Residential property prices outside of Dublin increased by 13.4% in the period up to April.
The highest house price growth of 17.8% was recorded in the West of Ireland, while growth was lowest in the Midlands at 9.3%.
Dublin house prices were up by 8.1% with apartments increasing 8.6%. Apartment prices in the rest of Ireland rose by 16.3%.
Since early 2013, prices nationally grew by 52.1%, with Dublin residential property prices increasing by 68.1%, compared to the rest of Ireland where they rose by 48.9%
However, overall residential property prices are still 30.7% lower than the Celtic Tiger peak in 2007.
Dublin residential prices are 31.3% lower than their February 2007 peak, with prices for the rest of Ireland 35.3% lower than a May 2007 high.
The figures, provided by the CSO, also showed in the 12 months to April, the average market price paid for a home was €247,771 but, in Dublin, the average price at €400,305 was higher than in any other region or county.
In Dublin, Dun Laoghaire-Rathdown was the most expensive with an average price of €563,011 paid for a home while South Dublin was the least expensive, with an average price of €317,655.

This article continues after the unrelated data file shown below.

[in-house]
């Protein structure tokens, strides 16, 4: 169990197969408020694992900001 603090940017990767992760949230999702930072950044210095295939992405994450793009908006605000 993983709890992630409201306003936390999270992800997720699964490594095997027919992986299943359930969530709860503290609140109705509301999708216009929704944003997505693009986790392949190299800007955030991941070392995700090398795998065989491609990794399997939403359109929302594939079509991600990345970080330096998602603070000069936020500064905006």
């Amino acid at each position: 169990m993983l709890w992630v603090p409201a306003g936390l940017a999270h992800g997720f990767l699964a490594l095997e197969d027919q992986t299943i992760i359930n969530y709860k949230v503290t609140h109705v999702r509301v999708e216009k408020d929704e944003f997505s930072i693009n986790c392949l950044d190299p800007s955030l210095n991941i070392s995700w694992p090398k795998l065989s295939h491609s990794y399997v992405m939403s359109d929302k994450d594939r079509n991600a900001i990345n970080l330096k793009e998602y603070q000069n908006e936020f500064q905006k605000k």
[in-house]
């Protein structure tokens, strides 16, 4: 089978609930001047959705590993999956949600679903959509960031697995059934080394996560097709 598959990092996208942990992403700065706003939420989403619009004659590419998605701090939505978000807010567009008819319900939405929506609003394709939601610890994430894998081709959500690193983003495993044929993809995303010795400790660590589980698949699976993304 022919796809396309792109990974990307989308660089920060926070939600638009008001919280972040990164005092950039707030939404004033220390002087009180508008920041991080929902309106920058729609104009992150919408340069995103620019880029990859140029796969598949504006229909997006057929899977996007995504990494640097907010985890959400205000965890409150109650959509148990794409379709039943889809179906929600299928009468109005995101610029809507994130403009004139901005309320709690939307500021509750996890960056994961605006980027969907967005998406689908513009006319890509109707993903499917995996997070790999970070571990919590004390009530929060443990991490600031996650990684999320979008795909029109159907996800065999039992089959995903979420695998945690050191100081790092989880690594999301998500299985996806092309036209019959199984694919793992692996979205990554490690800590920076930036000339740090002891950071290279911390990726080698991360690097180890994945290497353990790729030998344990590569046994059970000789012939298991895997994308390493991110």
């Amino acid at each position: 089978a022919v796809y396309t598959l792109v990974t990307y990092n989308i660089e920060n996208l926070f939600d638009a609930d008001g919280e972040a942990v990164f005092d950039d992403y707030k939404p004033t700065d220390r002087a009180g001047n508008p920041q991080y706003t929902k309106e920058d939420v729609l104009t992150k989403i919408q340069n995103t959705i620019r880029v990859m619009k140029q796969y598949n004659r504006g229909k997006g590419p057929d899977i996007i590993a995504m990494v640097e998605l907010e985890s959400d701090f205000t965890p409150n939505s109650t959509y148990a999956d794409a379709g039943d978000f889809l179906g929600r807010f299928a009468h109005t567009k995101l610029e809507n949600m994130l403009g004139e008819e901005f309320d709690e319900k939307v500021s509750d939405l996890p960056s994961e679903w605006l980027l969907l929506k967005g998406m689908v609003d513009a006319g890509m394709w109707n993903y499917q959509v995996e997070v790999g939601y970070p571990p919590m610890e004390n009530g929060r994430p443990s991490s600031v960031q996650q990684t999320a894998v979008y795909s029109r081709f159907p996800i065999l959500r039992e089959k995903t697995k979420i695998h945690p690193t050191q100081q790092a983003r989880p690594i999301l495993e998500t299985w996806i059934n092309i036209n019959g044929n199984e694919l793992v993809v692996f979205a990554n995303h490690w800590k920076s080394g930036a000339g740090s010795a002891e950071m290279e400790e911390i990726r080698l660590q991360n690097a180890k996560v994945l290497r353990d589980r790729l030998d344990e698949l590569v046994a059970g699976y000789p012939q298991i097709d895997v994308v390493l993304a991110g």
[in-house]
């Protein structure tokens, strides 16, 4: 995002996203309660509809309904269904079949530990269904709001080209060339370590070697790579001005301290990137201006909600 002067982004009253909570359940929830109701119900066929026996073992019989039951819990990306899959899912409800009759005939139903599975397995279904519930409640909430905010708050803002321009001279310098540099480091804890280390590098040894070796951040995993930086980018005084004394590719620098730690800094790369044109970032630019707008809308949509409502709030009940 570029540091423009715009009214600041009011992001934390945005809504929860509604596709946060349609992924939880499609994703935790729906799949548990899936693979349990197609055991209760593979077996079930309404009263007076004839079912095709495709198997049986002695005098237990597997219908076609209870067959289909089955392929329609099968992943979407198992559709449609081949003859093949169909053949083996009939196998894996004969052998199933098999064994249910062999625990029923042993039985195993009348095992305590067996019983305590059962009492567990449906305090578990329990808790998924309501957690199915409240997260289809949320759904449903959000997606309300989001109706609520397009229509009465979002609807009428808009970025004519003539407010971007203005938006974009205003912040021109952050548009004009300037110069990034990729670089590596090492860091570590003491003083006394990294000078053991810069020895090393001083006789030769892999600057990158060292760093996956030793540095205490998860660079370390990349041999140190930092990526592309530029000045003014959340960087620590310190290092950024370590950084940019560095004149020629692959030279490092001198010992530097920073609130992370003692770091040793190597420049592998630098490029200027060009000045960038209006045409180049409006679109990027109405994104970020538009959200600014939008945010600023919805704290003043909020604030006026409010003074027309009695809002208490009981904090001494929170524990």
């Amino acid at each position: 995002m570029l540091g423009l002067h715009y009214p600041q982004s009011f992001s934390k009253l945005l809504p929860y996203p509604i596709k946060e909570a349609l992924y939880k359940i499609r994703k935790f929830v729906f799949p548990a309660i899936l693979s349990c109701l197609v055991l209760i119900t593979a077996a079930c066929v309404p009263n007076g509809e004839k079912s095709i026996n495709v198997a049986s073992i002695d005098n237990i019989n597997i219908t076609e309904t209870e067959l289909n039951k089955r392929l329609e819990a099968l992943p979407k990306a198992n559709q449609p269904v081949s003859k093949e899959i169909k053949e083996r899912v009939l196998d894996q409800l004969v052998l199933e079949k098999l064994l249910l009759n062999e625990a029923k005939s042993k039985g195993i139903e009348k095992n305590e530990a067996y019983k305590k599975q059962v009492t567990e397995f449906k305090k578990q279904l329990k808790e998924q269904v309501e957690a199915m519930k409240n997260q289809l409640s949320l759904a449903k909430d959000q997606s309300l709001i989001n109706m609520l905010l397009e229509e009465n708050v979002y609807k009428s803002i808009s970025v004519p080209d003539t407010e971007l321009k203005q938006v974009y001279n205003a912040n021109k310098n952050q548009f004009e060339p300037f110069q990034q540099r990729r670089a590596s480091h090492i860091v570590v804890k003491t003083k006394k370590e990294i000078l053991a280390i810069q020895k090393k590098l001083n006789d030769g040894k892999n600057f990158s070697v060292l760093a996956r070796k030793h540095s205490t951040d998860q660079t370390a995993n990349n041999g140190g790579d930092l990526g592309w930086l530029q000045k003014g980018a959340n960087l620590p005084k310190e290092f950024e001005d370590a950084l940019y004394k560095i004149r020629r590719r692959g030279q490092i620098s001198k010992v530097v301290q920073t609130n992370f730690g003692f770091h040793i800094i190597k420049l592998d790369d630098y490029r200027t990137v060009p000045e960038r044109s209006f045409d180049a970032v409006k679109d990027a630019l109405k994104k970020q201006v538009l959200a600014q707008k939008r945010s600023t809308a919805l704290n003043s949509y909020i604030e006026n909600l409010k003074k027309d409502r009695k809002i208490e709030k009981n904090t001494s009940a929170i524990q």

After Dublin, the Mid-East was the most expensive region where the average price paid was €247,358 and, in that area, Co Wicklow was the most expensive, at €315,013.
The least expensive region was the border area, where the average price of a home was €116,842. Longford was the least expensive county, with an average price of €88,837.
First-time buyer owner-occupiers purchased almost a quarter of the dwellings, and just over half bought by former owner-occupiers. However, more than one in five (23%) were bought by non-occupiers.
Chief economist with Davy, Conall Mac Coille, said residential property price inflation was now back in double-digit territory for the first time in two years.
“Ireland’s strong economic recovery, the lack of housing supply, the introduction of the Help to Buy scheme, and the loosening of the Central Bank mortgage rules are the likely factors driving the acceleration in house price inflation,” said Mr Mac Coille.
Chief economist with Merrion Capital, Alan McQuaid said there was a housing crisis and, until politicians got their act together, prices would continue to rise.
“In our view, we need some radical thinking on this. We need to start treating houses solely as a place to live and not as an investment asset.
“Government policies, tax or otherwise, need to be geared towards favouring those wanting the house to live in over those who are buying purely for investment purposes.”